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Pacific Coastal and Marine Science Center

Bedform Sedimentology Site: “Bedforms and Cross-Bedding in Animation”

Cross-Bedding, Bedforms, and Paleocurrents


Photo of rock or sand showing pertinent structure or structures; see caption below.

FIG. 7.  Structure formed by ripples climbing at stoss-erosional, stoss-depositional, and vertical angles; fluvial deposits of the Colorado River, Grand Canyon National Park, Arizona.  The analogous computer-generated structures are shown in Figures 3-5. Note pencil for scale.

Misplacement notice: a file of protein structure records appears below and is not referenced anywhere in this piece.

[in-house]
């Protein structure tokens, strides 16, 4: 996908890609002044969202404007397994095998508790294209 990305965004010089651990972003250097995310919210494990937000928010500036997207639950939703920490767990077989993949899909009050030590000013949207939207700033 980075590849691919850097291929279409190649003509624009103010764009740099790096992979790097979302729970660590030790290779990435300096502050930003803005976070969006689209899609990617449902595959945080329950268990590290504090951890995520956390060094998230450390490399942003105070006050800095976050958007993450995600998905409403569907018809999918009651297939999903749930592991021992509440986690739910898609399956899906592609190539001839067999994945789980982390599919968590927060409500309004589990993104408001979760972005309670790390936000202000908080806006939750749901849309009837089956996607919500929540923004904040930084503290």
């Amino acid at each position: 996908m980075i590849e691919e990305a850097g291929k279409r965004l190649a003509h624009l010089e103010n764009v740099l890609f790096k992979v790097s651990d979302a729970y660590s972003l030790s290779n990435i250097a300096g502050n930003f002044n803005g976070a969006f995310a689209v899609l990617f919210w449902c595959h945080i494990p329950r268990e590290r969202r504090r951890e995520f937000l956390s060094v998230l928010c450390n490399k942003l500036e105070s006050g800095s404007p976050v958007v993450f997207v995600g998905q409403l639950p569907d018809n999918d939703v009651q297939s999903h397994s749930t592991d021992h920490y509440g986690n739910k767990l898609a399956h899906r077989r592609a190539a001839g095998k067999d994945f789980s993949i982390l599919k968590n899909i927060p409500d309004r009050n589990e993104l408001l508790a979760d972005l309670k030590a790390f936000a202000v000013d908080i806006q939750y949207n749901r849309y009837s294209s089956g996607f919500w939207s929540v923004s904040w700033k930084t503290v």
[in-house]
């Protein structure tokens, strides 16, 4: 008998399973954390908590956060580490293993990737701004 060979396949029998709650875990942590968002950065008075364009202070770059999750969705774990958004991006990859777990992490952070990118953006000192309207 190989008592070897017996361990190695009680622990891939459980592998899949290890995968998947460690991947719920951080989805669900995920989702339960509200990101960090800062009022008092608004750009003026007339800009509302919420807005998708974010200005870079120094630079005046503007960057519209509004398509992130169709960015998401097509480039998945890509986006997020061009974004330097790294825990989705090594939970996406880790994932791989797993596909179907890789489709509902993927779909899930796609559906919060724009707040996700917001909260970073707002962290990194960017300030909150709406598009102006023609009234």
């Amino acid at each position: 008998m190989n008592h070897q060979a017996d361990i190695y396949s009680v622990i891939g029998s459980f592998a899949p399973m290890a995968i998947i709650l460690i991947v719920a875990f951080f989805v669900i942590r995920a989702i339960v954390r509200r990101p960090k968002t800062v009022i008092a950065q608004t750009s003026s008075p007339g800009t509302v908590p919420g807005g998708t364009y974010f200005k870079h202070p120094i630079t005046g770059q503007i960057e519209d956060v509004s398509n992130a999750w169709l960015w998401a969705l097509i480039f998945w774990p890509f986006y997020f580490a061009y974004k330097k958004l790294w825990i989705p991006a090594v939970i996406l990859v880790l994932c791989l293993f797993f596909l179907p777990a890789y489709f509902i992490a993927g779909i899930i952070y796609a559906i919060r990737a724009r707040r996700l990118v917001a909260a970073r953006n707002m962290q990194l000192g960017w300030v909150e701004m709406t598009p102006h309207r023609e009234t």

RECOGNITION: In this example the angle of climb was at times stoss-erosional (E), stoss-depositional (D), and vertical or slightly upcurrent (V).  This systematic change in ripple behavior indicates a change in flow conditions, but other variations in the structure are more random and therefore probably represent differences in behavior or morphology of individual ripples.  For example, one ripple apparently decayed while migrating; that ripple migrated from the lower right side toward the center of the photograph, at which point the ripple height decreased so much that the ripple almost disappeared. In the overlying deposits (where the ripples climb vertically), a new ripple appeared in the same part of the ripple train.  From this single vertical section it is impossible to determine whether these appearances and disappearances are real changes through time in the ripple train or whether they are merely apparent changes caused by migration of three-dimensional bedforms obliquely through the outcrop plane.


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